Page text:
• Barely three stars
    First of all...this release is not as bad as many would have it be. I bought it when it came out....I listened to it then, and today it's not that bad. Now, it's no Secret Treaties, but what is? The band was lacking founding members Al and Joe Bouchard (a jammin'rythm section) as well as Al Lanier (who is a direct descendent of Sydney Lanier, a poet who traveled through north Georgia and wrote many a fine poem about the area's beauty). Nevertheless there is good stuff to be had here. "White Flags" is a nice powerful number that leads into the superb "Dancin' in the Ruins". "Perfect Water" is a BOC mainstay in concert, and well deserved. Other cuts such as "when the war comes" and "shadow warrior" are slightly off mark, just as "Spy in the House of the Night" slightly HITS it's mark. More than anything the album suffers under the super heavy production of Sandy Pearlman (!). Pearlman phones in his production duties seemingly by just cranking up the reverb to "11" and letting everything else just fall into place. Pearlman tries to give the band an even slicker production than Bruce Fairbairn's over-produced "Revolution By Night" thus taking away the band's fire and energy and leaving the listener begging for the regular overproduction values of someone like a Mutt Lange (as if there's anyone who can over-produce like the Mutt-man). Song for song "Club Ninja" doesn't stand up to the quality of previous BOC efforts, but it's not a bad album. It's almost as if Sandy Pearlman single-handidly tried to hamstring the band, but it's more likely that Pearlman thought he could save the band with a new, slicker sound. Whatever, the band didn't need saving. It was just a sign of the times....more info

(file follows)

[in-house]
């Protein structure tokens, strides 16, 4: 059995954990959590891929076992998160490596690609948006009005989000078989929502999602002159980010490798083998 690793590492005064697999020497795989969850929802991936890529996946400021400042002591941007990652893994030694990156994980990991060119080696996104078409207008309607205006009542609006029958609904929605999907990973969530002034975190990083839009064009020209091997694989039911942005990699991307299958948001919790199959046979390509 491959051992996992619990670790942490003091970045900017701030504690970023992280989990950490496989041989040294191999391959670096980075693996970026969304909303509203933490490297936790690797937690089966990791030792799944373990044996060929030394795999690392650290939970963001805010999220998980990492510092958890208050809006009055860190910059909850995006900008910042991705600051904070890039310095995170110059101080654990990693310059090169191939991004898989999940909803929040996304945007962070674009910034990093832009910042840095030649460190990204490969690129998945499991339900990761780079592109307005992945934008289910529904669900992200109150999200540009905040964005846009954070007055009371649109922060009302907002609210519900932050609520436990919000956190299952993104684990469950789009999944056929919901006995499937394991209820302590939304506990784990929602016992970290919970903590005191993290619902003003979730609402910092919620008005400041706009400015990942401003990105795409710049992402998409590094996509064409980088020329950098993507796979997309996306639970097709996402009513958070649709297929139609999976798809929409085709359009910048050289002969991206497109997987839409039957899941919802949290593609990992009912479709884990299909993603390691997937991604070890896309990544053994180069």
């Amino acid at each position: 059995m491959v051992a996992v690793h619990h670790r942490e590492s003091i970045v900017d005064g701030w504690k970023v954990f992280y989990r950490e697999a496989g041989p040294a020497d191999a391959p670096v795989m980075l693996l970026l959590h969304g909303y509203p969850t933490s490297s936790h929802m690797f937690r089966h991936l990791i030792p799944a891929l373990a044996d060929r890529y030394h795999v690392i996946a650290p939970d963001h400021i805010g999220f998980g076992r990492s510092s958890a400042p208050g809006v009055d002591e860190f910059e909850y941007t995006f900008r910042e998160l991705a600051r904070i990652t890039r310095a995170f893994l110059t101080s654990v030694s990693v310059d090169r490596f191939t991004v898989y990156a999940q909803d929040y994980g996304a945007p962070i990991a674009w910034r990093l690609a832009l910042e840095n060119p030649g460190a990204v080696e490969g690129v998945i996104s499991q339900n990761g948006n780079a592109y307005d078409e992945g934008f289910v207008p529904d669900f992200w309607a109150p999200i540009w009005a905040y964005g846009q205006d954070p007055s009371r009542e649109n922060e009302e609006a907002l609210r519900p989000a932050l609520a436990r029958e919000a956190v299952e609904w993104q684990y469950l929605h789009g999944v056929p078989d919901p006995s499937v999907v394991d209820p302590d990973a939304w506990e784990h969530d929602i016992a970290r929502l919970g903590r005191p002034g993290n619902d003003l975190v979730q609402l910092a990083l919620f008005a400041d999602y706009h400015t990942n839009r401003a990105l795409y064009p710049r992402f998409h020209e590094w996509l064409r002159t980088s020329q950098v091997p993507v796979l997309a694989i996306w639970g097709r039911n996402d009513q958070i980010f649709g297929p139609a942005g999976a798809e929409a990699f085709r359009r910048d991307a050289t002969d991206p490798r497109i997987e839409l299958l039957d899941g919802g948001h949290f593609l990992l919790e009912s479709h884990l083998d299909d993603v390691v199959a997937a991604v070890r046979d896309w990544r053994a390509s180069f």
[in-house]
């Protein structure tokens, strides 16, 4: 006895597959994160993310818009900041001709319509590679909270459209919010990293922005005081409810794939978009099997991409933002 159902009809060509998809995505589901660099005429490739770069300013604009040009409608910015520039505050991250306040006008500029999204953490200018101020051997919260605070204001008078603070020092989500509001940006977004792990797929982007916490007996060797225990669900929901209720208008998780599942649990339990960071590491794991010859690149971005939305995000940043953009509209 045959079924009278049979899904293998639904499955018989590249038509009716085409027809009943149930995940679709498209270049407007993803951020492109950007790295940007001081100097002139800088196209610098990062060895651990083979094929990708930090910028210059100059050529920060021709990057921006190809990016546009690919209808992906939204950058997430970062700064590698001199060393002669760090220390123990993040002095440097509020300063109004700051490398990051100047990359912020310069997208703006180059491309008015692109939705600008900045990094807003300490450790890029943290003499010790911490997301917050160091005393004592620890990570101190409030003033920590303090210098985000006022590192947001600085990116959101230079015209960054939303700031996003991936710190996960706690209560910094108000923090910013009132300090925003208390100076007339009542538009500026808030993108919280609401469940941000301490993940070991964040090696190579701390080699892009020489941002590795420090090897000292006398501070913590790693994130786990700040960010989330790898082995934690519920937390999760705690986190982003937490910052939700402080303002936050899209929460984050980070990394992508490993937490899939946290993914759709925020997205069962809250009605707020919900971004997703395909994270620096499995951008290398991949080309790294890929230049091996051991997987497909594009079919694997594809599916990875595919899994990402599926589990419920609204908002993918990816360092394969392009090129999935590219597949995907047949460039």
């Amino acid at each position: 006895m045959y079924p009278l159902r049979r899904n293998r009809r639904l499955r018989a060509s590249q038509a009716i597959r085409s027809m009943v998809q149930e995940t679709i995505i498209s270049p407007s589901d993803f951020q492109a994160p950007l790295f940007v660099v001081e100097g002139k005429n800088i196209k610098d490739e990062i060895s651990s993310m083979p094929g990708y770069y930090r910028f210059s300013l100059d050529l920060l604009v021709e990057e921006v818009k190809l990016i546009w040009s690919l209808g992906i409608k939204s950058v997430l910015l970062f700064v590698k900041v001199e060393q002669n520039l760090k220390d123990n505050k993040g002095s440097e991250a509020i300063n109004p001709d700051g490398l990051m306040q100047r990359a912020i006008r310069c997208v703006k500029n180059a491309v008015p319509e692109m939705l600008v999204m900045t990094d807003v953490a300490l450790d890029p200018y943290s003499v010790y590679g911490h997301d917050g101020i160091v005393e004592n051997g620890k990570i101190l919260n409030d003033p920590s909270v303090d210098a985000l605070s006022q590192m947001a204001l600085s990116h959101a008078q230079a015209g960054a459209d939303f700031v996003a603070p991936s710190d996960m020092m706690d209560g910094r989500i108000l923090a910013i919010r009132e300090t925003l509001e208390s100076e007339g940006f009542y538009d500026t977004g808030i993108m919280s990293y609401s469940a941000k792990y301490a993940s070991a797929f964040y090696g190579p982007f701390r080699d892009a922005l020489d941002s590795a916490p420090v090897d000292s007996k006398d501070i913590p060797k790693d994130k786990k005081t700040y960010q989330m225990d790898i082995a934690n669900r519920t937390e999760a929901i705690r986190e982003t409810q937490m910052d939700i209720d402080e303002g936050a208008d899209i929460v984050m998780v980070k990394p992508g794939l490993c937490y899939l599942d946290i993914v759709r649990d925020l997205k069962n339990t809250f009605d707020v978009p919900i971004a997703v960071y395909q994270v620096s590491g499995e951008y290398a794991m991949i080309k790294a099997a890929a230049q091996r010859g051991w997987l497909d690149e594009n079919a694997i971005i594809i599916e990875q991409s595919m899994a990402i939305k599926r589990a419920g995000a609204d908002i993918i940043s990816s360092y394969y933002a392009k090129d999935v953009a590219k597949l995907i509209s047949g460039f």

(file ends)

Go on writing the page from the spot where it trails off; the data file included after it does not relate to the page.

• Their loudest ever, but better on CD!
    I know BOC album openers tend to be among the best tracks. But the first time I heard "White Flags" it blew me away as no other BOC tune in 10 years of being a fan ever had. It's simply one of the most "dynamic" songs I've ever heard, with the eerie, quiet mid-section leading to a powerful last verse that builds to an overwhelming crescendo! CLUB NINJA is my least-favorite of all of BOC's albums; but it contains my #1 favorite BOC song! And "Dancin' In the Ruins" (images of pagan rituals and the movie CRY OF THE BANSHEE come to mind) and "Beat 'Em Up" (that opening sound-mesh always makes me look around to check for ALIENS on the loose) AIN'T BAD, either. The rest is just noise to me-- but with a CD you can play all songs like singles anyway!